It was a dramatic moment in a dramatic story.
The tall young senator stood unshaven and disheveled on the floor of the senate. His voice hoarse from hours of a filibuster; exhausted, his energy spent in a one-man defense of his ideals, he looked once more at his passive colleagues.
“You think I’m licked,” he told them. “You all think I’m licked. Well I’m not licked. And I’m gonna stay right here and fight for this lost cause.”
He staggered over to the large bin overflowing with fabricated telegrams orchestrated to condemn him and drive him from office.
He reached in and grabbed a handful and held them up.
“Even if this room gets filled with lies like these. And the Taylors and all their armies come marching into this place. Somebody will listen to me.”
With that, Senator Jefferson Smith collapsed.
As with all Frank Capra’s movies, this one would have a happy ending. The distinguished but corrupted senator whom Jeff Smith had once idolized openly confessed his complicity on the senate floor.
Jim Taylor’s graft machine was defeated.
Truth triumphed over greed.
Jeff Smith would live to fight another day.
Mr. Smith Goes to Washington – starring the inimitable James Stewart in his first Oscar-nominated role – stands alone as the iconic Hollywood depiction of American values and old-fashioned patriotism.
That nearly eighty years later its pure idealism would seem so quaintly irrelevant is an American tragedy.
Young Jefferson Smith, unlikely choice to replace a deceased senator, is suddenly thrust into the cynical sneering world of Washington politics. A good and decent man, the naïve Smith is mocked by the press and ridiculed and dismissed by his worldly colleagues.
When his legislative plans to acquire land to build a camp for boys in his home state interfere with the nefarious schemes of a powerful political machine, Smith is suddenly no laughing matter. Run by a ruthless boss named James Taylor, the machine goes all out to railroad unsuspecting Jeff Smith out of the senate.
It is a classic morality play.
Selfless idealism confronts self-centered greed.
Throughout the film, the virtues and values of America – especially our ideas about individual freedom and decency – are unapologetically espoused.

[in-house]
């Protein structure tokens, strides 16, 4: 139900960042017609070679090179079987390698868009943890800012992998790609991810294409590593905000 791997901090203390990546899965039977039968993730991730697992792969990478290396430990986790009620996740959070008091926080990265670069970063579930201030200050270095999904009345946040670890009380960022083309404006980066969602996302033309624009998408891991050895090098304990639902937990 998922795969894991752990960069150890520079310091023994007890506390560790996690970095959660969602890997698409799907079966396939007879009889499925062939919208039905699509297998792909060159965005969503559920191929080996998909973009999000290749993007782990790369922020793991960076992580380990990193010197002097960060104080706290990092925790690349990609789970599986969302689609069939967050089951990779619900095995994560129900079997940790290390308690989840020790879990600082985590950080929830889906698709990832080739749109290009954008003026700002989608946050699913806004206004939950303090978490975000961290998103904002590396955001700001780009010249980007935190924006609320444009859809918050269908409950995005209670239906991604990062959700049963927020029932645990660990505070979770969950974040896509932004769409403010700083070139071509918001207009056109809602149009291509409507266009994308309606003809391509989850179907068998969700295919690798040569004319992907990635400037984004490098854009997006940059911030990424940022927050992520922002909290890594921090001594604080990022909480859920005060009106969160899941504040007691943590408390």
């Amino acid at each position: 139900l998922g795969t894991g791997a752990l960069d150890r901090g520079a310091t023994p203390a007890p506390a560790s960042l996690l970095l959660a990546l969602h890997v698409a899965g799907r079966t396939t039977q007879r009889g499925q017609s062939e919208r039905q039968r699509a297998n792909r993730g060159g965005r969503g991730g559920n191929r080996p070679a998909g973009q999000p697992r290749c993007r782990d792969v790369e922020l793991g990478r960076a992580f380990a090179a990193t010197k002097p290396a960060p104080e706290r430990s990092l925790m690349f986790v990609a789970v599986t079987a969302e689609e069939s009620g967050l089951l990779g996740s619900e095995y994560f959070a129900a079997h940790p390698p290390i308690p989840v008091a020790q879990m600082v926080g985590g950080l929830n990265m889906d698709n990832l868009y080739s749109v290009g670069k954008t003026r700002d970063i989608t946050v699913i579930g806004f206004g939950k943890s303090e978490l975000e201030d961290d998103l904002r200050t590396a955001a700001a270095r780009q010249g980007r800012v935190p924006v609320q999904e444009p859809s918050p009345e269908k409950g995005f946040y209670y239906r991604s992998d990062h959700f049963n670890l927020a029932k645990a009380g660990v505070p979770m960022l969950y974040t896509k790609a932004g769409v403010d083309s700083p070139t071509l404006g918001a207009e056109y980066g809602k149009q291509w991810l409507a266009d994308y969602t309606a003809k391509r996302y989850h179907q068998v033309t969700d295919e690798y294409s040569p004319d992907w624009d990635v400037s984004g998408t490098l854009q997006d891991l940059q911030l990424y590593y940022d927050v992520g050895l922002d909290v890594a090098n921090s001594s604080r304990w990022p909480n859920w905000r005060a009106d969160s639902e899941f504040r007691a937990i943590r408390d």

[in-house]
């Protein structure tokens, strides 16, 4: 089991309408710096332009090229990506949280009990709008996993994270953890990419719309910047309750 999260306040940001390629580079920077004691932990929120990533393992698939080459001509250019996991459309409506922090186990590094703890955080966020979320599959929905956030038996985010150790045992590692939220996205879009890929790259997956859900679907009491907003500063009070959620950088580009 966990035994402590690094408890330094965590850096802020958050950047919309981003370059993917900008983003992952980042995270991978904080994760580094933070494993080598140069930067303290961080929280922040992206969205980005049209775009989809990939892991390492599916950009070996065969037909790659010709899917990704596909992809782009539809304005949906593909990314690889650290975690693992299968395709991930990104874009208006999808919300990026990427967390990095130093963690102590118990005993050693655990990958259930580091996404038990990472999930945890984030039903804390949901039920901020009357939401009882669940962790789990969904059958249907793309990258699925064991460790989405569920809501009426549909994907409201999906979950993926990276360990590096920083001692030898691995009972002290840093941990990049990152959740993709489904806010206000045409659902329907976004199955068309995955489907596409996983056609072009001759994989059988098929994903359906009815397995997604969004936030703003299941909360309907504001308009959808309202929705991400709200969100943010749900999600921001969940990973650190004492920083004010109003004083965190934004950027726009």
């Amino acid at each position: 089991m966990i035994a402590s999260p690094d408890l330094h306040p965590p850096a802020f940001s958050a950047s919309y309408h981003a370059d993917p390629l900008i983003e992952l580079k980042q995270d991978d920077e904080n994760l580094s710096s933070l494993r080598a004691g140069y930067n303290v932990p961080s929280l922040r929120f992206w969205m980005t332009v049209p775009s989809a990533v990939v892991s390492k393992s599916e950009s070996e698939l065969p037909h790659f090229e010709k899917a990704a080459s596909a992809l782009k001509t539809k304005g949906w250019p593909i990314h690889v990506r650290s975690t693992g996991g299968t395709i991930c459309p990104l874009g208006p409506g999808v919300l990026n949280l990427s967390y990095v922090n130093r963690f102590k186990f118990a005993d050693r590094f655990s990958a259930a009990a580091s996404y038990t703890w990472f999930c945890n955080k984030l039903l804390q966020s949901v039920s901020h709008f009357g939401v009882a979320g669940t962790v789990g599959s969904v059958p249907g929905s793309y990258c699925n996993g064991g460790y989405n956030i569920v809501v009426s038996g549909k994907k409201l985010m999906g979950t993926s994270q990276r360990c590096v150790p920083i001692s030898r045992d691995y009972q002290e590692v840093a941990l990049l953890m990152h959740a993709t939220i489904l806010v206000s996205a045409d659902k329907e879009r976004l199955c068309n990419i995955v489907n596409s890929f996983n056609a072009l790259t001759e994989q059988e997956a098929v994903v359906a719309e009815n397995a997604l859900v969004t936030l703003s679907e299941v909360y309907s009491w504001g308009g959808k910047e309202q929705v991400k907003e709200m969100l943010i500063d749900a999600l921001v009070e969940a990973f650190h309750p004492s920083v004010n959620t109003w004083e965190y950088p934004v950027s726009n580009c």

There is no cynicism in this film except on the part of the villains who care nothing of American virtues and have no virtue of their own. They care only for themselves – for power and for money. They would use the government to concentrate and expand both.
Speaking to his jaded legislative assistant who would later root for him and fall in love with him, Jeff Smith explained why he wanted the boys’ camp:
“You see, boys forget what their country means by just reading The Land of the Free in history books. Then they get to be men they forget even more.
Liberty’s too precious a thing to be buried in books, Miss Saunders. Men should hold it up in front of them every single day of their lives and say: I’m free to think and to speak. My ancestors couldn’t, I can, and my children will. Boys ought to grow up remembering that.”
When Jeff Smith finally had the chance to speak to his hardened senate colleagues on the floor, he painted a noble red, white and blue portrait of America.
He read the Declaration of Independence and the Constitution. He invoked Lady Liberty at the top of the capitol dome and defended “the whole parade of what man’s carved out for himself, after centuries of fighting …so he can stand on his own two feet, free and decent, like he was created to, no matter what his race, color or creed.”
Smith insisted “there’s no place out there for graft, or greed, or lies, or compromise with human liberties.” Freedom, he declared, was “the blood and bone and sinew of this democracy that some great men handed down to the human race.”
It was quite a speech.
Jeff Smith believed every word of it.
Today, many Americans, like the boys Smith spoke of, have forgotten what it truly means to be an American. Amidst our cynicism, anger, fear and bitterness we’ve lost sight of the great privilege and duty of living in the greatest, freest and most wonderful nation on earth.
It’s easy to give in to despair and cynicism. The media, popular culture and too many of our politicians lead us to think that American liberty and all it represents is just another “lost cause.”
But as Jefferson Smith reminded us, we must hold to our ideals and “you fight for the lost causes harder than for any others. Yes, you even die for them.”
Mr. Smith Goes to Washington was banned in Hitler’s Germany. In German-occupied France in 1942 it was the last film shown before the ban went into effect – one theater showed it 30 times – and the first shown after France was liberated.
It should be required viewing in every high school.
Jeff Smith reminds us of what America means – what it stands for and why it’s worth fighting to preserve.
“Finally, brethren, whatsoever things are true, whatsoever things are honest, whatsoever things are just, whatsoever things are pure, whatsoever things are of good report; if there be any virtue, and if there be any praise, think on these things” (Philippians 4:8,KJV).